Monthly Archives: August 2013
From Cafe Hayek comes “Rents And Race: Legacies of Progressive Policies” (PDF). The abstract reads –
Could it be that the institutional racism of Jim Crow occurred not despite the Progressive era but because of it? Not only did the Progressive reforms create new economic rents that could be exploited by whites and by the politicians who enacted those reforms, but many leading Progressives espoused views on racial purity and segregation that put them in the vanguard of the American apartheid system.
The authors continue –
Robert Higgs ( 2008) writes that despite racist views by whites and despite the residual interracial violence and discrimination that existed after the Civil War, black Americans made significant economic and social gains. Many of those gains, however, occurred before the onslaught of Progressive economic regulation and the imposition of Jim Crow.Thus, one cannot claim that the institutionalized racism that came with progressivism simply was based on residual racism that existed after the war, as though the racial attitudes of that time inevitably would end in Jim Crow.  2008. Competition and Coercion: Blacks in the American Economy, 1865–1914. Cambridge, U.K.: Cambridge University Press.]
The Davis-Bacon Act is a pro-union law that discriminates against non-unionized black construction contractors and black workers. In fact, that was the original intent of the Davis-Bacon Act of 1931. During its 1931 legislative debate, quite a few congressmen expressed their racist intentions, such as Rep. Clayton Allgood, D-Ala., who said, “Reference has been made to a contractor from Alabama who went to New York with bootleg labor. This is a fact. That contractor has cheap colored labor that he transports, and he puts them in cabins, and it is labor of that sort that is in competition with white labor throughout the country.”
Last night I went with Allamagoosa and her brother to watch the Perseid meteor shower. We took a few mats out to a field and kicked back while watching shooting stars. The only manmade lights I could see were a faint light by a barn or something and some radio towers way off in the distance. I can’t recall the last time I was able to see so many stars.
After about a half hour, clouds started moving in and obscured our view. We waited a little to see if they would clear, but no luck, so we called it a night and left. Fun times.
Girl Is A Danger!
[Or: Allamagoosa Unleashed]
“I stun and amaze in my ability to harm myself” – Allie
Allamagoosa and I have long joked about her needing a leash so she doesn’t wander into traffic. A couple days ago, she was getting into my car and must not have ducked low enough because she banged her shoulder on the roof edge. Her right shoulder. Getting in the passenger side. Not quite sure just how she managed that one.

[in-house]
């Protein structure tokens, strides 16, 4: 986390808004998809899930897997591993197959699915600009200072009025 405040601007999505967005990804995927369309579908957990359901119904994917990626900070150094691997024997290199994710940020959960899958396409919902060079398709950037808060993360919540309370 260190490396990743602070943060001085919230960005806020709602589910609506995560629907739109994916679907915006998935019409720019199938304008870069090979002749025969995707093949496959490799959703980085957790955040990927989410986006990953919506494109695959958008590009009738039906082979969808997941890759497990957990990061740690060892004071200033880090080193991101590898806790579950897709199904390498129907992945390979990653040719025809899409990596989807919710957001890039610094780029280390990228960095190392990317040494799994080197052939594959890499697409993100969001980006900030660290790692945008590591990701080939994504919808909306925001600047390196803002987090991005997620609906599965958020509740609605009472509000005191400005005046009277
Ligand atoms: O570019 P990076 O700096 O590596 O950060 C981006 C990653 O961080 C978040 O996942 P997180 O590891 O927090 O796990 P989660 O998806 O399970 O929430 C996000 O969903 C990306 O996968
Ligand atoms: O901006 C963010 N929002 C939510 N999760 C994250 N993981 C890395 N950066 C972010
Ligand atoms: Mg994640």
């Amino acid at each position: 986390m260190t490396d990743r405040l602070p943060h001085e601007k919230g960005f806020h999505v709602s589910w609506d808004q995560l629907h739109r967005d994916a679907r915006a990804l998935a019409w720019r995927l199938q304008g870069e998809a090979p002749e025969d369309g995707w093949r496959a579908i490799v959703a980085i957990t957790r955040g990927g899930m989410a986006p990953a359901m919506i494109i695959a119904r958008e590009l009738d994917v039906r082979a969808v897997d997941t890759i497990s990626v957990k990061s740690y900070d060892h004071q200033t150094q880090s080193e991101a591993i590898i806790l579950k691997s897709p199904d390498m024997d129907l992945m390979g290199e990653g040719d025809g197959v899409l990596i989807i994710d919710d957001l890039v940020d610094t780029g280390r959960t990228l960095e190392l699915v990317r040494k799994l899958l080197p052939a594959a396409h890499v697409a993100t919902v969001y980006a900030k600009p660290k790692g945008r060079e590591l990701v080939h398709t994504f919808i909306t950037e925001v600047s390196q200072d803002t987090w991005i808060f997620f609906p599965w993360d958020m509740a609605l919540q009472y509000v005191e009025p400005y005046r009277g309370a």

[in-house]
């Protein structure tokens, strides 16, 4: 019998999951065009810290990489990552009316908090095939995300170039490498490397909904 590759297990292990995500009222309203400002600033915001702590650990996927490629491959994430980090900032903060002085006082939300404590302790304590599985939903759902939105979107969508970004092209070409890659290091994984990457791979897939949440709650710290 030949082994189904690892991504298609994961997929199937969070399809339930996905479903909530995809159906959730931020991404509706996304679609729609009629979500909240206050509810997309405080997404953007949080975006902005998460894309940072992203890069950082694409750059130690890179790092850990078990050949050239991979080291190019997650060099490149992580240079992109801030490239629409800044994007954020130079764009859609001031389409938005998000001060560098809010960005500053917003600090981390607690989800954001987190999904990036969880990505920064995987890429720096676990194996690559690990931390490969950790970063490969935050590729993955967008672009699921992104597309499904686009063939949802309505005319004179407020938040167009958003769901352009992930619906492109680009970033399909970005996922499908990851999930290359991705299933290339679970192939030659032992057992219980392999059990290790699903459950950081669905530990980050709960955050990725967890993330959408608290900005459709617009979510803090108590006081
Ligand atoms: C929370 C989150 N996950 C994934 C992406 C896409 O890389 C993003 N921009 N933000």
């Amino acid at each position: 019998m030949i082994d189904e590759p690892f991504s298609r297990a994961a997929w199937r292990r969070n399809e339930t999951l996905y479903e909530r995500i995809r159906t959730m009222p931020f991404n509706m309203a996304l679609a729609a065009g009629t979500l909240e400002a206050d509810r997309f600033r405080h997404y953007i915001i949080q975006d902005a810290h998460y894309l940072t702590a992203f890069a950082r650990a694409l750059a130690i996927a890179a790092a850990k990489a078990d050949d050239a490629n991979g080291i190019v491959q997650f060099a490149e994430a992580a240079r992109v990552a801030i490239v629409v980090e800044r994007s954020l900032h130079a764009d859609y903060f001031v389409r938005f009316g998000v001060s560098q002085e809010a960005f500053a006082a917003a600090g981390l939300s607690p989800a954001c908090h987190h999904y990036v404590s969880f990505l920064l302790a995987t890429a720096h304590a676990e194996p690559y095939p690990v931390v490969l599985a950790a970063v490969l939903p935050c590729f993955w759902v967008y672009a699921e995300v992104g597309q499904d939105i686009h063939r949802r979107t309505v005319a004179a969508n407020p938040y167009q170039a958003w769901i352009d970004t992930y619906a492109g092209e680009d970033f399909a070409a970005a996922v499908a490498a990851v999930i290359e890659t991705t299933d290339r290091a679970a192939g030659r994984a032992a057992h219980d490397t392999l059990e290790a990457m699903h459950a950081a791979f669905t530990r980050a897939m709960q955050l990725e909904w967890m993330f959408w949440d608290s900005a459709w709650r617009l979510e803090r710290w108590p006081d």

The leash is sounding less like a joke and more like a necessity. Even non-moving traffic is a risk.
I recently saw Pacific Rim with Allie and her family. They asked if I wanted to go along, and explained that it was about “giant monsters fighting giant robots.” I decided it would be a fun lark, expecting a sillyass popcorn flick with good special FX. To quote director Guillermo del Toro, “We cannot pretend this is Ibsen with monsters and giant robots. I cannot pretend I’m doing a profound reflection on mankind.”
If you haven’t seen it yet and plan to, you might wanna stop reading here.
Even though it was live-action, this was the biggest, baddest, most hardcore anime ever. Giant monsters and robots, explosions, cities being razed, incredible effects, insane weapons, and a battle cry of “This is for my family!” Some of the action scenes are a little too dark, but the colors are so vivid it almost doesn’t matter. Amazing camera work as well. There’s minimal blood and guts – children around 8 years old or older should be able to handle the movie just fine.
But what surprised me a little was that there was an actual story, and how it was handled. Del Toro said, “I shot about an hour more of material than is in the movie. Every character had a bigger arc, the characters were more complex. But I was really trying to strike the balance where I said,… let me try to get each character to its minimal requirements to have an arc that has a beginning, middle and end, and a payoff.”
I think this helped the movie quite a bit. None of the navel-gazing or handwringing that can be found in nearly any other movie these days. No overblown soliloquies about courage, duty, or sacrifice – they just do it. If a movie with themes like this can be made (by a pacifist, at that) and do well, then maybe Western civilization isn’t totally down the crapper yet.
This is the movie that “Man Of Steel” should have been.